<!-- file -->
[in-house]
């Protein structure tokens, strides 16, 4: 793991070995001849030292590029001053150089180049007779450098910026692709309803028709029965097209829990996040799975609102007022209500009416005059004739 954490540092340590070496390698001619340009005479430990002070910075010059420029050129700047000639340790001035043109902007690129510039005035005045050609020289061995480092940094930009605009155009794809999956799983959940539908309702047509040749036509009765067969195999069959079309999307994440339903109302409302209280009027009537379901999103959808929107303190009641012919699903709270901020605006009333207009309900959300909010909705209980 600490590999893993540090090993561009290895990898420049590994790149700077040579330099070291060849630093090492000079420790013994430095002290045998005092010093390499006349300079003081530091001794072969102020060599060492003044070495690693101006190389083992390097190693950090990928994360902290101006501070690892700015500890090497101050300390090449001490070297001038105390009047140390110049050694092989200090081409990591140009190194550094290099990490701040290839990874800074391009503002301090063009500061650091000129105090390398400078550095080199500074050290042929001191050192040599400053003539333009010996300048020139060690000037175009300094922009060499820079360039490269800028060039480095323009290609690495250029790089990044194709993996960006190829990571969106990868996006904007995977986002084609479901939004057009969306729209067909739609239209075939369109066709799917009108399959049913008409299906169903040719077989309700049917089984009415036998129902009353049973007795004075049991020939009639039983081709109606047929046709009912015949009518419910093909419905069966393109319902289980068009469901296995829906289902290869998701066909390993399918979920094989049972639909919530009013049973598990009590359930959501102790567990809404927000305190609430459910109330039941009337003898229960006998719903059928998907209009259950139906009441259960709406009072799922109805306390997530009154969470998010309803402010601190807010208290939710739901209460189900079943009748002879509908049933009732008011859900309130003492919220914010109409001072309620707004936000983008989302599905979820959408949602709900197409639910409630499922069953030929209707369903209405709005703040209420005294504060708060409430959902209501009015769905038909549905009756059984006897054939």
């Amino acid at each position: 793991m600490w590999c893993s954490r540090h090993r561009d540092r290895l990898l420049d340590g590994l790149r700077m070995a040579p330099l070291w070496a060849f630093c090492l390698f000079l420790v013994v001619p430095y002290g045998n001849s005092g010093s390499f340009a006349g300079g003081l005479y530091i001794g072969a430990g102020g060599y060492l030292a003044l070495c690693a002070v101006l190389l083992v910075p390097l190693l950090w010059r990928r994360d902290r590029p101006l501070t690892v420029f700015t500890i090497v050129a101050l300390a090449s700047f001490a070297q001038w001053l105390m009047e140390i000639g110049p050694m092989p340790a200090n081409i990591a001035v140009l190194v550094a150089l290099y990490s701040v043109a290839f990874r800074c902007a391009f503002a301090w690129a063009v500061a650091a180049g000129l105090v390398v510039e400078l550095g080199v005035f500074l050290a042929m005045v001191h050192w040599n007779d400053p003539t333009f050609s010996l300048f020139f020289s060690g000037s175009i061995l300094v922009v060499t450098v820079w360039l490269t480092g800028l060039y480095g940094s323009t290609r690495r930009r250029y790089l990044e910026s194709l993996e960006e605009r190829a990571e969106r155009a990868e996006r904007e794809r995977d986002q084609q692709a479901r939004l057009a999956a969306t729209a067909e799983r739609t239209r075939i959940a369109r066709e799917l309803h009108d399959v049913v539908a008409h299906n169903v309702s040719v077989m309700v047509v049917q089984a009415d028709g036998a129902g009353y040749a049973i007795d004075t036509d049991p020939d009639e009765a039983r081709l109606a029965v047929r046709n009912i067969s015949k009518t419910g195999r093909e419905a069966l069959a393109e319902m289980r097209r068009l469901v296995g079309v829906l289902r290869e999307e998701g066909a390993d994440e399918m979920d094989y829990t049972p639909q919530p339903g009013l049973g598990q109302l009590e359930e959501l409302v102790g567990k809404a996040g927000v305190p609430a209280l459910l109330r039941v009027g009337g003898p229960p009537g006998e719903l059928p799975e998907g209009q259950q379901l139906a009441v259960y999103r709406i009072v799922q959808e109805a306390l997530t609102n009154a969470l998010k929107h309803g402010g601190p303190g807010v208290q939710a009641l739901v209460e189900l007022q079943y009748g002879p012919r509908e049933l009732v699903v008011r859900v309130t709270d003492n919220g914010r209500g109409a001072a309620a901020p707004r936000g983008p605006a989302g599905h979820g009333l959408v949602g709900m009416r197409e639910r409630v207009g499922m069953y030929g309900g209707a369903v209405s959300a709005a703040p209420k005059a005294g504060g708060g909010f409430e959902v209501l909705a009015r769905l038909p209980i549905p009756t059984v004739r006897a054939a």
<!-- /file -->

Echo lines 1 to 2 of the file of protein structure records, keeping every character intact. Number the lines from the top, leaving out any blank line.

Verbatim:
[in-house]
């Protein structure tokens, strides 16, 4: 793991070995001849030292590029001053150089180049007779450098910026692709309803028709029965097209829990996040799975609102007022209500009416005059004739 954490540092340590070496390698001619340009005479430990002070910075010059420029050129700047000639340790001035043109902007690129510039005035005045050609020289061995480092940094930009605009155009794809999956799983959940539908309702047509040749036509009765067969195999069959079309999307994440339903109302409302209280009027009537379901999103959808929107303190009641012919699903709270901020605006009333207009309900959300909010909705209980 600490590999893993540090090993561009290895990898420049590994790149700077040579330099070291060849630093090492000079420790013994430095002290045998005092010093390499006349300079003081530091001794072969102020060599060492003044070495690693101006190389083992390097190693950090990928994360902290101006501070690892700015500890090497101050300390090449001490070297001038105390009047140390110049050694092989200090081409990591140009190194550094290099990490701040290839990874800074391009503002301090063009500061650091000129105090390398400078550095080199500074050290042929001191050192040599400053003539333009010996300048020139060690000037175009300094922009060499820079360039490269800028060039480095323009290609690495250029790089990044194709993996960006190829990571969106990868996006904007995977986002084609479901939004057009969306729209067909739609239209075939369109066709799917009108399959049913008409299906169903040719077989309700049917089984009415036998129902009353049973007795004075049991020939009639039983081709109606047929046709009912015949009518419910093909419905069966393109319902289980068009469901296995829906289902290869998701066909390993399918979920094989049972639909919530009013049973598990009590359930959501102790567990809404927000305190609430459910109330039941009337003898229960006998719903059928998907209009259950139906009441259960709406009072799922109805306390997530009154969470998010309803402010601190807010208290939710739901209460189900079943009748002879509908049933009732008011859900309130003492919220914010109409001072309620707004936000983008989302599905979820959408949602709900197409639910409630499922069953030929209707369903209405709005703040209420005294504060708060409430959902209501009015769905038909549905009756059984006897054939």